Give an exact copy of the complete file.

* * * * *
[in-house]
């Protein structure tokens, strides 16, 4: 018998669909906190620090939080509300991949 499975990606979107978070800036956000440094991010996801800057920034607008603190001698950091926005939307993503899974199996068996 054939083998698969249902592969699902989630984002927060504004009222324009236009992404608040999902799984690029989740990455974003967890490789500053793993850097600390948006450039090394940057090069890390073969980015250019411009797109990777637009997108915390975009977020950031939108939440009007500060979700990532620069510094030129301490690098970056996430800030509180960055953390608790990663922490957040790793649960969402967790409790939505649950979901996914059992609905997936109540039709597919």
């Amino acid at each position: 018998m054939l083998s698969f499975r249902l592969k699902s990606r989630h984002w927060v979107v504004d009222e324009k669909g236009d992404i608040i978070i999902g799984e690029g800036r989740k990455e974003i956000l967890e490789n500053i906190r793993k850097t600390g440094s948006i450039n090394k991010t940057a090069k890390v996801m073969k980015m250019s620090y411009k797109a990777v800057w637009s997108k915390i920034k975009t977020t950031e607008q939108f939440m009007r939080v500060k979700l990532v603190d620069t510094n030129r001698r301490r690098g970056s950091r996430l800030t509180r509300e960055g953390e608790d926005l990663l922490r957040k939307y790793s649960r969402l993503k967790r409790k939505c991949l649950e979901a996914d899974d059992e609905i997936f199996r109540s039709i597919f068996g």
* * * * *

[in-house]
């Protein structure tokens, strides 16, 4: 018998669909906190620090939080509300991949 499975990606979107978070800036956000440094991010996801800057920034607008603190001698950091926005939307993503899974199996068996 054939083998698969249902592969699902989630984002927060504004009222324009236009992404608040999902799984690029989740990455974003967890490789500053793993850097600390948006450039090394940057090069890390073969980015250019411009797109990777637009997108915390975009977020950031939108939440009007500060979700990532620069510094030129301490690098970056996430800030509180960055953390608790990663922490957040790793649960969402967790409790939505649950979901996914059992609905997936109540039709597919």
């Amino acid at each position: 018998m054939l083998s698969f499975r249902l592969k699902s990606r989630h984002w927060v979107v504004d009222e324009k669909g236009d992404i608040i978070i999902g799984e690029g800036r989740k990455e974003i956000l967890e490789n500053i906190r793993k850097t600390g440094s948006i450039n090394k991010t940057a090069k890390v996801m073969k980015m250019s620090y411009k797109a990777v800057w637009s997108k915390i920034k975009t977020t950031e607008q939108f939440m009007r939080v500060k979700l990532v603190d620069t510094n030129r001698r301490r690098g970056s950091r996430l800030t509180r509300e960055g953390e608790d926005l990663l922490r957040k939307y790793s649960r969402l993503k967790r409790k939505c991949l649950e979901a996914d899974d059992e609905i997936f199996r109540s039709i597919f068996g």